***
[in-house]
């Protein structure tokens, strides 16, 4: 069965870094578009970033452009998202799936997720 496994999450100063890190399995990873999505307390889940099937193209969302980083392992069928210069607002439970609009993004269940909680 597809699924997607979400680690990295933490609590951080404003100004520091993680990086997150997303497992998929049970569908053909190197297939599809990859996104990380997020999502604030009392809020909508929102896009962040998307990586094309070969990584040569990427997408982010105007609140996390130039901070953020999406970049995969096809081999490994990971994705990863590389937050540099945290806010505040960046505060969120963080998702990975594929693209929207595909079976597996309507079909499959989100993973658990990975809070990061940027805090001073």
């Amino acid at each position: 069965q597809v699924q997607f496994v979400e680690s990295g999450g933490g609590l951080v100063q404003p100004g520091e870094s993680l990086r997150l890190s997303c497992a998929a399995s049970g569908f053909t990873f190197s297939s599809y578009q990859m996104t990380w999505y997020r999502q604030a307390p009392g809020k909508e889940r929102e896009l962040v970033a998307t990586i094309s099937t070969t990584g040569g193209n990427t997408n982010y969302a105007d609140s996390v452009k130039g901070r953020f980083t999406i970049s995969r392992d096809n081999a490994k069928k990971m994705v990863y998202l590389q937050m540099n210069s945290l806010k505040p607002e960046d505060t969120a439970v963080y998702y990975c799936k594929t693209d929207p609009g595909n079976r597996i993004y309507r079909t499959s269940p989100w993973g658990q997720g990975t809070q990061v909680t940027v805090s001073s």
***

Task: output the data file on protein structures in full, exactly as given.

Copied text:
[in-house]
């Protein structure tokens, strides 16, 4: 069965870094578009970033452009998202799936997720 496994999450100063890190399995990873999505307390889940099937193209969302980083392992069928210069607002439970609009993004269940909680 597809699924997607979400680690990295933490609590951080404003100004520091993680990086997150997303497992998929049970569908053909190197297939599809990859996104990380997020999502604030009392809020909508929102896009962040998307990586094309070969990584040569990427997408982010105007609140996390130039901070953020999406970049995969096809081999490994990971994705990863590389937050540099945290806010505040960046505060969120963080998702990975594929693209929207595909079976597996309507079909499959989100993973658990990975809070990061940027805090001073």
């Amino acid at each position: 069965q597809v699924q997607f496994v979400e680690s990295g999450g933490g609590l951080v100063q404003p100004g520091e870094s993680l990086r997150l890190s997303c497992a998929a399995s049970g569908f053909t990873f190197s297939s599809y578009q990859m996104t990380w999505y997020r999502q604030a307390p009392g809020k909508e889940r929102e896009l962040v970033a998307t990586i094309s099937t070969t990584g040569g193209n990427t997408n982010y969302a105007d609140s996390v452009k130039g901070r953020f980083t999406i970049s995969r392992d096809n081999a490994k069928k990971m994705v990863y998202l590389q937050m540099n210069s945290l806010k505040p607002e960046d505060t969120a439970v963080y998702y990975c799936k594929t693209d929207p609009g595909n079976r597996i993004y309507r079909t499959s269940p989100w993973g658990q997720g990975t809070q990061v909680t940027v805090s001073s």